When similar tactics were applied to the Bangladesh Football Federation, FIFA stepped in and stripped Bangladesh of its membership with an ultimatum that the elected federation be reinstated or face a ban from international as well as club football. The government was humiliated and forced to return the administration of the BFF to the elected body.

The same is not happening with cricket. The ICC has not yet taken similar steps and is unlikely to unless there is a formal complaint from those who feel there has been injustice. The policy is to accept any notified changes to a country's board until such time as any alleged wrongdoing is brought to their attention, at which time there could be an ICC investigation.

That allegation will come from a member of the Bangladesh Board, Mubasshar Hussain. Currently in England recovering from heart surgery, he says that he does not want to initiate any process now in case such action distracts the players in the national team. However, this former freedom fighter during the liberation war that resulted in independence from Pakistan will lodge that formal complaint once the World Cup campaign comes to an end.

The situation for Saber Chowdhury is not as simple. Amnesty International has expressed anxiety at the way political prisoners like him are being held in Bangladesh. A spokesman for the Foreign and Commonwealth Office in London said, "We are concerned about reports from Bangladesh and we have made the point to the authorities there through our High Commission in Dhaka that we expect all detainees to be held according to international norms."

There are plenty of examples in the world of injustice and the suspension of human and democratic rights. That does not make them acceptable to civilised society but they have to be accepted, however reluctantly. Nevertheless, cricket in Bangladesh has enough problems in coming to terms with its status as a Test nation. It would stand a better chance of succeeding on the field if problems off it were resolved.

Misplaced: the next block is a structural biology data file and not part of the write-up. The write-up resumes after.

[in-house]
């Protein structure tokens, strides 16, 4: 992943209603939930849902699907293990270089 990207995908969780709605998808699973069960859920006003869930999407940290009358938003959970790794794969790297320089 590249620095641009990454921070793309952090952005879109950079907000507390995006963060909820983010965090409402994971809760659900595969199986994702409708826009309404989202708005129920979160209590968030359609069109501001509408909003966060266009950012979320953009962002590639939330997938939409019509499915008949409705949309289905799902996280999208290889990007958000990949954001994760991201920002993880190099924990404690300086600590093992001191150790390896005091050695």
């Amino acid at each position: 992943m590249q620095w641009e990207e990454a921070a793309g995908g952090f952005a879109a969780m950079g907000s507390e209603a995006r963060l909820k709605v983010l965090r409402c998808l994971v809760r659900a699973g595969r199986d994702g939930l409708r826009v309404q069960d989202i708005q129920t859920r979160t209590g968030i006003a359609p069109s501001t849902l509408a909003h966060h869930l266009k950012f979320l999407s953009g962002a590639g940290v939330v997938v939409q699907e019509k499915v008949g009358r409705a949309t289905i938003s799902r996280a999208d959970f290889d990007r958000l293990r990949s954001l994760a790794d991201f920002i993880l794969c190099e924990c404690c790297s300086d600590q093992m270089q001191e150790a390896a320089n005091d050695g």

© Cricinfo

January 12, 2003, 02:56 PM
Nothiing beats this:

Some 45 people have died at the hands of the army in the last three months, with the widely-held belief that they were victims of torture and other unexplained treatment. The government states that they all died of heart attacks.

I guess now there is going to be a warrant out for Mr. Dellor. :)
That FIFA sanction was really a good thing. However, ICC is a much weaker body. Look at the problems with Zimbabwe and Kenya hosting matches or the row over sponsorship. ICC just doesn't have any backbone.

January 12, 2003, 04:28 PM
I agree with most of what was written - in principle !

However, like always, I question their motivation ??

The Brits will simply never like what you do - how many of you remember Mr. Ershad taking a stand against the SA background players who had infested the England A team before there tour of BD in 1986 ? The govt. literally threw those racist punks out before the tour even began !

And how many of you remember the consequent raving and ranting, and condesending tactics, laden with colonial tirade, that the British press had lunched against, no, not Mr. Ershad, but the good for nothing, squalor full country of Bangladesh !! No, I'm not exaggerating - those are literally the types of words that they used.

January 12, 2003, 05:33 PM
A friend told me long time age -

No important Bangladeshi subject can be free of politics......

I had forgotten about this. Now I remember. I didn't know even 1% of this!

Distance is really a big factor. I came to this website to discuss CRICKET, but it turns out to be that same old POLITICS.....

I can't write much
When there is too much to write
I look at a distance
Try to find something bright
Look at a big tree
Try to measure its height
Think about Bangladesh
Try to figure out when the time will be right

At the moment, my mood is UDASHI

January 12, 2003, 05:35 PM
Its good to see that some people outside the country are beginning to notice all our problems. Whatever Dellor's motivations are (i dont think they are sinister at all), he has said all the right things. This is the kind of stuff that BCB should be reading everyday.

Sadly, nothing will get fixed and we will have to live in frustration for a very long time.

[Edited on 12-1-2003 by Piranha]

January 12, 2003, 06:12 PM
Just my thoughts again -